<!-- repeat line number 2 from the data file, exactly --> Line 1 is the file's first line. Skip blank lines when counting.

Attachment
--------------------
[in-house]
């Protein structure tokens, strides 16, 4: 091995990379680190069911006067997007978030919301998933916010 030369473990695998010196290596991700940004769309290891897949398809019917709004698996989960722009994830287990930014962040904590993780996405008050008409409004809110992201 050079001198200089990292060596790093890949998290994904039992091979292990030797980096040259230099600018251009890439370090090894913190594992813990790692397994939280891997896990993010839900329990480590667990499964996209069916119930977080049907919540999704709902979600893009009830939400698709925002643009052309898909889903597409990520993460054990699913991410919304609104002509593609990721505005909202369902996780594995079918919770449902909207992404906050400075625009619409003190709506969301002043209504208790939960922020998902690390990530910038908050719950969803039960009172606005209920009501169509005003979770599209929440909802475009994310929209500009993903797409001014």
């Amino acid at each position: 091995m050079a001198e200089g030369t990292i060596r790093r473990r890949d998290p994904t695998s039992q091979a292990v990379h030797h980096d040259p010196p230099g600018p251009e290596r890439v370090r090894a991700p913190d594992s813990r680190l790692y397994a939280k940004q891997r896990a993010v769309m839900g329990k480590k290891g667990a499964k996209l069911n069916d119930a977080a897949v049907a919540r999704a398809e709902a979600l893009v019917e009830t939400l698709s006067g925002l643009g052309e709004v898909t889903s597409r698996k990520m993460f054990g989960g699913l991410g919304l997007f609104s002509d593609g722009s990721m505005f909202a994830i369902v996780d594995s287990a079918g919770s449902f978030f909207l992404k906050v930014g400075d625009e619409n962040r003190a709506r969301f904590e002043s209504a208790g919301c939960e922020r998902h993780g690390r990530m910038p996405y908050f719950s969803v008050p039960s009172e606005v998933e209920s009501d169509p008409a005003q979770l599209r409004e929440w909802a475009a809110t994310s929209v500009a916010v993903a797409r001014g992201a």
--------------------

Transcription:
């Protein structure tokens, strides 16, 4: 091995990379680190069911006067997007978030919301998933916010 030369473990695998010196290596991700940004769309290891897949398809019917709004698996989960722009994830287990930014962040904590993780996405008050008409409004809110992201 050079001198200089990292060596790093890949998290994904039992091979292990030797980096040259230099600018251009890439370090090894913190594992813990790692397994939280891997896990993010839900329990480590667990499964996209069916119930977080049907919540999704709902979600893009009830939400698709925002643009052309898909889903597409990520993460054990699913991410919304609104002509593609990721505005909202369902996780594995079918919770449902909207992404906050400075625009619409003190709506969301002043209504208790939960922020998902690390990530910038908050719950969803039960009172606005209920009501169509005003979770599209929440909802475009994310929209500009993903797409001014």